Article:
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"Better a diamond with a flaw than a pebble without." - Confucius

With its novel collection, Hemmerle perfumes the fresh in-person TEFAF 2022 with the relaxing scent of a herb garden. Rose, rosemary, lemon balm, cinnamon, lavender and other messengers of nature provided the inspiration for the unique jewellery and spread a healing atmosphere in Maastricht.

On the way to Hemmerle’s workshops in Munich, I caught myself pondering again how much I missed exercising the freedom I had formerly taken for granted. Ever since I was a child, travelling has been natural to me and served as a great source of curiosity, joy and excitement. I firmly believe that at the level of scientific and civil development in the 21st century, we get more freedom even by consciously setting the framework of living around goals like sustainability. The obviously disturbing and nefarious events of the past two years have been burdensome and to cope with it I unwittingly hunted for everything beautiful, sensible and meaningful.

And while we systematically damage it, hardly anything helps to heal the wounded soul as much as nature – okay, probably art too. Even to me as a city-girl, the amazing shapes, colours and patterns of the myriads of species, the mighty expanse of forests, waters and mountains, or the scent of the flora and the fascinating behaviour of the fauna have been a refuge. Although probably hardly anything will save us from ourselves, I love the projects that showcase how the 21st century lifestyle can be realised (and even enhanced) without completely eviscerating the environment. For this reason, I like the approach and designs of the Danish Bjarke Ingels Group, such as the recently announced redefinition of Zurich Airport’s Dock A, made out of local timber (imagine the fantastic spatial experience before taking off!) while generating two-thirds of the electricity by itself.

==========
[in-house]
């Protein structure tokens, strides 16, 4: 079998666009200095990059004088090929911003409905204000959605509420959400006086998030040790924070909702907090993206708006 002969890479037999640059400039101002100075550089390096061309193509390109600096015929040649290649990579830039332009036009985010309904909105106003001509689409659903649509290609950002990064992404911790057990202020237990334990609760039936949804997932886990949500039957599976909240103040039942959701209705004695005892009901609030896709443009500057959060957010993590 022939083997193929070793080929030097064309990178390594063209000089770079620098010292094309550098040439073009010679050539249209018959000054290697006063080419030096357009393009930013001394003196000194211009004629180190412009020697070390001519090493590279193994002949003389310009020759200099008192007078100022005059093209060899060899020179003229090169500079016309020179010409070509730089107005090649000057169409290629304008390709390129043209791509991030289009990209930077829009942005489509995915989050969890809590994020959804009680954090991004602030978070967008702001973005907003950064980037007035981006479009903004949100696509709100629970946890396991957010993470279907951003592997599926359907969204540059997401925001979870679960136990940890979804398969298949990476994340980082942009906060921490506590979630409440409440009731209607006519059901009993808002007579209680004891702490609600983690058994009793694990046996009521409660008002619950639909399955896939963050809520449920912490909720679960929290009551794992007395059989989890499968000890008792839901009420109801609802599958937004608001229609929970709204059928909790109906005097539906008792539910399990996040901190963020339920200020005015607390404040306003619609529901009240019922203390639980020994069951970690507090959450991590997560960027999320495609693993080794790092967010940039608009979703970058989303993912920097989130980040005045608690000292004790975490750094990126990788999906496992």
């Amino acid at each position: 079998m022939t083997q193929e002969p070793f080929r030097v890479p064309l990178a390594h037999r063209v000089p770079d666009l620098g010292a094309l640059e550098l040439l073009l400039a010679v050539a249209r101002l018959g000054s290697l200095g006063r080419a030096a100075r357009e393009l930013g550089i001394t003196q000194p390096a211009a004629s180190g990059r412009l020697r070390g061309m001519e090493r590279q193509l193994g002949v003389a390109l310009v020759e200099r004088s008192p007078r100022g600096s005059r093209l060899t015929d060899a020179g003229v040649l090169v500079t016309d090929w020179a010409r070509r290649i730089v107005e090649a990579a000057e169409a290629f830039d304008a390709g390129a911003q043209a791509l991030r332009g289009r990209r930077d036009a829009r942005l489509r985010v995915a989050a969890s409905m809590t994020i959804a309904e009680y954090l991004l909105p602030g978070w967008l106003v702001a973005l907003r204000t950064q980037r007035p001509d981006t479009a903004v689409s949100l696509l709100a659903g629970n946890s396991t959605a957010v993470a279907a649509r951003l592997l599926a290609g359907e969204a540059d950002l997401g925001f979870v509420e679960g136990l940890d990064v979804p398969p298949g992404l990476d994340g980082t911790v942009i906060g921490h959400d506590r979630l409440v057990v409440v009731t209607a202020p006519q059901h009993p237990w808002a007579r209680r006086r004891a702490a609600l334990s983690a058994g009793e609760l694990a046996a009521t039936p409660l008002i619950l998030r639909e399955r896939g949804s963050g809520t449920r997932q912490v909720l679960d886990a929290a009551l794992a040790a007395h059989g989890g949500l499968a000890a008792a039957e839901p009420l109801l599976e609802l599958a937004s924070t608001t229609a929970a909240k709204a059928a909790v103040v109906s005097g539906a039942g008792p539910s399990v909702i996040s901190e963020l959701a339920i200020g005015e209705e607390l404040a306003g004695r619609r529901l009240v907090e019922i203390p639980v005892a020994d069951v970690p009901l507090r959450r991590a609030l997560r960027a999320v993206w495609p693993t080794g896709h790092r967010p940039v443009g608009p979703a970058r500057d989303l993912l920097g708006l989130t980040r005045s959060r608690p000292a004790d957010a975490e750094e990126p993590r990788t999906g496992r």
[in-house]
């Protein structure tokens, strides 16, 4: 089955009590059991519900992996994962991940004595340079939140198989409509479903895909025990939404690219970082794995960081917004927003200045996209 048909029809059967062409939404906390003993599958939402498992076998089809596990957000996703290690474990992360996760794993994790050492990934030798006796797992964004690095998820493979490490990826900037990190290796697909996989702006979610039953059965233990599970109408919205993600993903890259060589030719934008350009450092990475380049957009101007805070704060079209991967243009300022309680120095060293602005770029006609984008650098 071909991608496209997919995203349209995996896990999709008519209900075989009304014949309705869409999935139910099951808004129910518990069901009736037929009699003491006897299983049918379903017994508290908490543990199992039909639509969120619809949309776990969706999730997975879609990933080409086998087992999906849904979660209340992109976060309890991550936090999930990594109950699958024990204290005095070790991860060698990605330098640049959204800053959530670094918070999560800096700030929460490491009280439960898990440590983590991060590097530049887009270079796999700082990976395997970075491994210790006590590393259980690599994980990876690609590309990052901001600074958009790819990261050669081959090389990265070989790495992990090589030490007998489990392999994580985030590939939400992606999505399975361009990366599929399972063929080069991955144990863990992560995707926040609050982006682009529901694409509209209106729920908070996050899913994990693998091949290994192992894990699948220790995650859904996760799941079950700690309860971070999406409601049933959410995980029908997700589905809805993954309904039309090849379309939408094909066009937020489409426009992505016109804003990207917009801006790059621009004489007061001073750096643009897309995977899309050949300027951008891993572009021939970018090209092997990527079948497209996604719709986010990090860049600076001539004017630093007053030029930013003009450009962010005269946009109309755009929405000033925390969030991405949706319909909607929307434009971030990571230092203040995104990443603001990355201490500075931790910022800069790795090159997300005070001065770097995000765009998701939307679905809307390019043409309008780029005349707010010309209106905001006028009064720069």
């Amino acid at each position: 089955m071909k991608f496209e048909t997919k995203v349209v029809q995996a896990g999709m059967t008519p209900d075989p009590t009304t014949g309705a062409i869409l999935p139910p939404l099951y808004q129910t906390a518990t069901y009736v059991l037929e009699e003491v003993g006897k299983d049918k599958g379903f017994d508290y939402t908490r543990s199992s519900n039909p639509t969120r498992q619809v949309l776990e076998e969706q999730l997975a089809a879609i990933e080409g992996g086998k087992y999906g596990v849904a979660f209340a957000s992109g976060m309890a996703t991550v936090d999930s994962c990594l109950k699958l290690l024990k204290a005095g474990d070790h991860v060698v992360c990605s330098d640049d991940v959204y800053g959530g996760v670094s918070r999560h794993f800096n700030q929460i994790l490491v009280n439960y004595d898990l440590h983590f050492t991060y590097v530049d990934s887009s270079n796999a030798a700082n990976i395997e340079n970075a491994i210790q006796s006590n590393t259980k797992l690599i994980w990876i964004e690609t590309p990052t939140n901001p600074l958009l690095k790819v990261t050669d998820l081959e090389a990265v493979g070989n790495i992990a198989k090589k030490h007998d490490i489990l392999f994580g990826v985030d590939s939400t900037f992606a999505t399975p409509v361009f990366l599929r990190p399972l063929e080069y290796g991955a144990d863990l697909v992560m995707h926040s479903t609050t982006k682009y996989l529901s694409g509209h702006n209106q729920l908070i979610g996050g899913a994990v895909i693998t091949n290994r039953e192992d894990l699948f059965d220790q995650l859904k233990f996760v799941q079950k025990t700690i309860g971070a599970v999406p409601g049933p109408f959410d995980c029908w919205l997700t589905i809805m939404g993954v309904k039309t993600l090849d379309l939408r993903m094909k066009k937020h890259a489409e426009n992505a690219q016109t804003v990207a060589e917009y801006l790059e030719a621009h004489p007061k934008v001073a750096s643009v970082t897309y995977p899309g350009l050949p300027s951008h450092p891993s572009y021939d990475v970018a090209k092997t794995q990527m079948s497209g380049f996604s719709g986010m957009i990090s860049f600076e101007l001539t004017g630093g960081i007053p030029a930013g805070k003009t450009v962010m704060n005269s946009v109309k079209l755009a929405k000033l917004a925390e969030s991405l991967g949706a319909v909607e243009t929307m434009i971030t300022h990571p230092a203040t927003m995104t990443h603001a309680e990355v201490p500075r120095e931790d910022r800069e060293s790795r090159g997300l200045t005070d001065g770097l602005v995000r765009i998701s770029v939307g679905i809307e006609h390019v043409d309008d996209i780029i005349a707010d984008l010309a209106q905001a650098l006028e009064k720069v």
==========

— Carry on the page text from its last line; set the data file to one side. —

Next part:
Being influenced so much by nature, Christian and Yasmin Hemmerle were looking for a similar experience when in 2016 they hired Dutch Tom Postma to design their booth at TEFAF and he got approximately 3,000 intertwined walnut wood pieces and 16,500 aluminium rods floating above the surface within the late-’80s MECC exhibition hall.

 

“It seems to me that we all look at Nature too much, and live with her too little.”
– Oscar Wilde, De Profundis 1897

With this thought starts the beautiful storybook that supplements and introduces Hemmerle’s new collection. Illustrated by Rosanna Tasker, Greta Bellamacina’s writing tells a tale about a little girl Bee, who lives with her Granny in the grey concrete city of Algorython, in an environment where the colours, flowers and bird tweets are totally forgotten and it’s constantly raining. When Bee gets sick, Granny mentions to her some healing flowers and herbs she used to grow in a park before the city ‘designed by numbers’ swallowed it. Wanting to cultivate plants herself, Bee puts seedlings in empty sea shells. Her garden spreads first to the balcony followed by an empty scrap-yard next to their building. Initially Bee and Granny’s lunch area, the yard, becomes a place where people from different cultures living in the neighbourhood meet and sing songs.

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Hemmerle 'Infused Jewels' book, illustrated by Rosanna Tasker and with Greta Bellamacina’s writing

Bee’s story rings true with what Yasmin Hemmerle said about how the jeweller has overcome the past two years. From the greyness of lockdowns and social distancing she wanted to escape by creating a Hemmerle herb garden that brings purpose and joy, and puts the upset mind at ease. With the workshop’s artisans they not only designed 13 unique herb ‘Infused Jewels’ but took a broader approach to it and collaborated with carefully selected local workshops for a more comprehensive experience.